Are we all living in a bubble? Or do we live in more than one bubble? If we think about it, we each live in many bubbles that we form throughout our lives.
As we grow in knowledge, we tend to create more bubbles. The more we know about the world around us, the more we separate ourselves into different bubbles or groups.
But why do we want to separate ourselves from others? And how transparent are these bubbles? Can we get out of them or break them whenever we like? Let’s take a deeper dive into bubbles and if they benefit us or harm our personal growth.
What types of bubbles do we form?
- Country bubble – language and culture separates countries and bubbles are formed
- Gender bubble – gender preference will separate each of us because we want to associate with those that make us feel comfortable.
- Race bubble – color and culture separates us as well as prejedice
- Career bubble – our type of job can separate us, we want to hang with those who are like-minded.
- Protective bubble – keep ourselves safe from triggers and past experiences or from harmful new people
- Social bubble – we want to hang with those we like and who have common interests
- Personal bubble – we keep our private lives safe and separate from other bubbles
- Spacial bubble – keep distance from those who invade our space and internal spacial area
I could go on and on with the different types of bubbles. I began with a broad bubble and ended with a more narrow one to show how we have a bubble inside of a bubble.
How Do Bubbles Benefit Us?
Do bubbles benefit us? Yes, they can be a vital part of our lives. A bubble can protect us from harmful people or things in the environment that can hurt our well-being. Bubbles can protect us and give us a feeling of safety.
What are the types of a beneficial bubbles?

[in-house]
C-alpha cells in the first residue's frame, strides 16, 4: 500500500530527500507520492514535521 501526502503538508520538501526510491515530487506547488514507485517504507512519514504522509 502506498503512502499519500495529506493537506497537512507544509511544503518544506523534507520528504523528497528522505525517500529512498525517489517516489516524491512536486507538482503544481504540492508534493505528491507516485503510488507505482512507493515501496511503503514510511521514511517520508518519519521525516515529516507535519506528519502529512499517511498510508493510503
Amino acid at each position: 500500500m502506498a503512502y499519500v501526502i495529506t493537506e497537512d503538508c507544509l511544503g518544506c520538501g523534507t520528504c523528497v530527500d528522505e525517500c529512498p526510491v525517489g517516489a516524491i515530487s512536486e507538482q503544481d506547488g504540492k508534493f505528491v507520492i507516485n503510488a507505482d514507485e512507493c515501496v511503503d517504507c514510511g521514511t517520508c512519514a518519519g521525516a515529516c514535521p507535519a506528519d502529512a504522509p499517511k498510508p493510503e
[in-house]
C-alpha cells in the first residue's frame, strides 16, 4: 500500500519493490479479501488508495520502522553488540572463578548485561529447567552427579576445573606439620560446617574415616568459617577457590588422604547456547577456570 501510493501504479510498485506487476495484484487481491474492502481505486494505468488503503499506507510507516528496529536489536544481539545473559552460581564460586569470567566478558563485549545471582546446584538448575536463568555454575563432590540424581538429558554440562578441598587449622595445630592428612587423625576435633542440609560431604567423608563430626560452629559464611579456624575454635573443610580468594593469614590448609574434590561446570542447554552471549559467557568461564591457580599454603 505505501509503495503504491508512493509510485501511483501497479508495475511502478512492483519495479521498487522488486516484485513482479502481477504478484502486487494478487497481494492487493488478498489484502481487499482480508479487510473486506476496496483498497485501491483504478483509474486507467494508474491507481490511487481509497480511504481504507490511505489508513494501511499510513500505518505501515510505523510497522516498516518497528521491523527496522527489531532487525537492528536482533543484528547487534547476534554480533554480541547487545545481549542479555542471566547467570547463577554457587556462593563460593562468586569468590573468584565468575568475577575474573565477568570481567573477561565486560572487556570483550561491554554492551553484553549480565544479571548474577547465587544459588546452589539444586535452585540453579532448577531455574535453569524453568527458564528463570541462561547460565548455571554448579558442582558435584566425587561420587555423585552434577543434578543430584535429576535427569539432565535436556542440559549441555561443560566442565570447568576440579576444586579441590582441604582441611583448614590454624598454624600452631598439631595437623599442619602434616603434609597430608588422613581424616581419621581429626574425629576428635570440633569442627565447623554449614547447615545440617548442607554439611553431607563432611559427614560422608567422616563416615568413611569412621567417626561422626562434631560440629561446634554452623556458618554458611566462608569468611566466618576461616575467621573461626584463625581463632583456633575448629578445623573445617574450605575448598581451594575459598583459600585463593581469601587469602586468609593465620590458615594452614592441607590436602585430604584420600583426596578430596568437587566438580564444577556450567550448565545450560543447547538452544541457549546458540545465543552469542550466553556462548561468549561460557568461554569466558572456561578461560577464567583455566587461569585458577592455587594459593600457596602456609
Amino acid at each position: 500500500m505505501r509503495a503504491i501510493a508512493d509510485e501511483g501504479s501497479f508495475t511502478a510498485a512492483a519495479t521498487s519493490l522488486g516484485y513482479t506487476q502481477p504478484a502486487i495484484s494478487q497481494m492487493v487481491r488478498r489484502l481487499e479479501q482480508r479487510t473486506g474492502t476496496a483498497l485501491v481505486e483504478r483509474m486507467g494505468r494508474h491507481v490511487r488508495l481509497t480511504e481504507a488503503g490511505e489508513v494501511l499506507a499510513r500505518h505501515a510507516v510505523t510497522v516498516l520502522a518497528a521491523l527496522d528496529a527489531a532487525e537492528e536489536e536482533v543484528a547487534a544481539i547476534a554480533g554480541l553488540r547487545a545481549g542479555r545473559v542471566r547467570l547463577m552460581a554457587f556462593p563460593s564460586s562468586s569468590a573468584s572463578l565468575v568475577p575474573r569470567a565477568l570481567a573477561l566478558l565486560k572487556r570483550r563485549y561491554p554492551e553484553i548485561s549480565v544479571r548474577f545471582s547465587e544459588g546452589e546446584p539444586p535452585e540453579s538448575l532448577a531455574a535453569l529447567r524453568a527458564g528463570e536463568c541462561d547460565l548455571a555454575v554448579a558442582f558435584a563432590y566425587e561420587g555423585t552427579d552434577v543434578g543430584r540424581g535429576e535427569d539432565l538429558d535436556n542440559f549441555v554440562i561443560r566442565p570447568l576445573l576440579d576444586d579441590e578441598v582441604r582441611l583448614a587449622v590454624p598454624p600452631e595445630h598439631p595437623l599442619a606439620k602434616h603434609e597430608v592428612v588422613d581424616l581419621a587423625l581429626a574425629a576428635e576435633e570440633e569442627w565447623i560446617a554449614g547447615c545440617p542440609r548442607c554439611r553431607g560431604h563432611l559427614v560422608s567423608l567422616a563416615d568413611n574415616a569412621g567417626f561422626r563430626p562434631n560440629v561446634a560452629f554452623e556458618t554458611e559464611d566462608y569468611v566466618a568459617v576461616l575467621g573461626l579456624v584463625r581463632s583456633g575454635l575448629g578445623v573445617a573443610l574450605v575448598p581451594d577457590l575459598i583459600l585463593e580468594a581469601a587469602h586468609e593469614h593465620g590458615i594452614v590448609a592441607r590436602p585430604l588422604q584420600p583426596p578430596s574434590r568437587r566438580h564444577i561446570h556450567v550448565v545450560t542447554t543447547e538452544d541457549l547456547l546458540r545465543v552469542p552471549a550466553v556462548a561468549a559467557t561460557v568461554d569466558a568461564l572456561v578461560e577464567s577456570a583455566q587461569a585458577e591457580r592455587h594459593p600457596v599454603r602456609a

- Supportive – we fill our bubble with people who support who we are
- Friends – we find people who are likable to fill our bubble
- Personal Space – we find people who respect our space and form a bubble with them
- Protective – we find safe people to let into another bubble
Some of these bubbles can overlap to form double or triple bubbles.
Are Bubbles Harmful?
A bubble that we narrow down or take too far the other way can be harmful. Let’s say you have a personal protective bubble. It keeps you safe from toxic people. You don’t let people in who do not feel safe.
But we begin to feel slightly uncomfortable so we keep narrowing our bubble, and eventually, there is only one person in our space. There is no interaction with others, and leaving our house sparks severe anxiety. This type of bubble is too constricted and stifles growth.
Or, as in the case of a racial bubble that is too narrow, one cannot learn about other cultures or that a person of different skin color is also a safe person. In this case, the bubble becomes smaller and smaller, and our mind begins to conjure up all sorts of horrible thoughts.
Any bubble that inhibits new knowledge or becomes too small yet only includes a select group of people will end up causing harm. Our bubbles need to stay permeable to filter in the good to filter out the bad.
Why Does Living In A Bubble Feel Safe?
Have you heard of a personal safety zone? A personal safety zone is like an imaginary boundary to keep harmful people out and safe people inside. With only safe people inside no wonder, a bubble feels safe. When we keep evil outside and good inside our bubble; we have created a space made in heaven.
I think the real question here is, can a safe bubble last forever? Safe bubbles constantly change, and the outer coating of a safe bubble may become too thick or too thin depending on who tries to break it or what we allow in. We have to rebuild a safety zone bubble constantly to stay healthy.
Do Good Bubbles Break?
The answer would be yes. If we don’t keep our bubble flexible and the walls become too rigid, they will burst.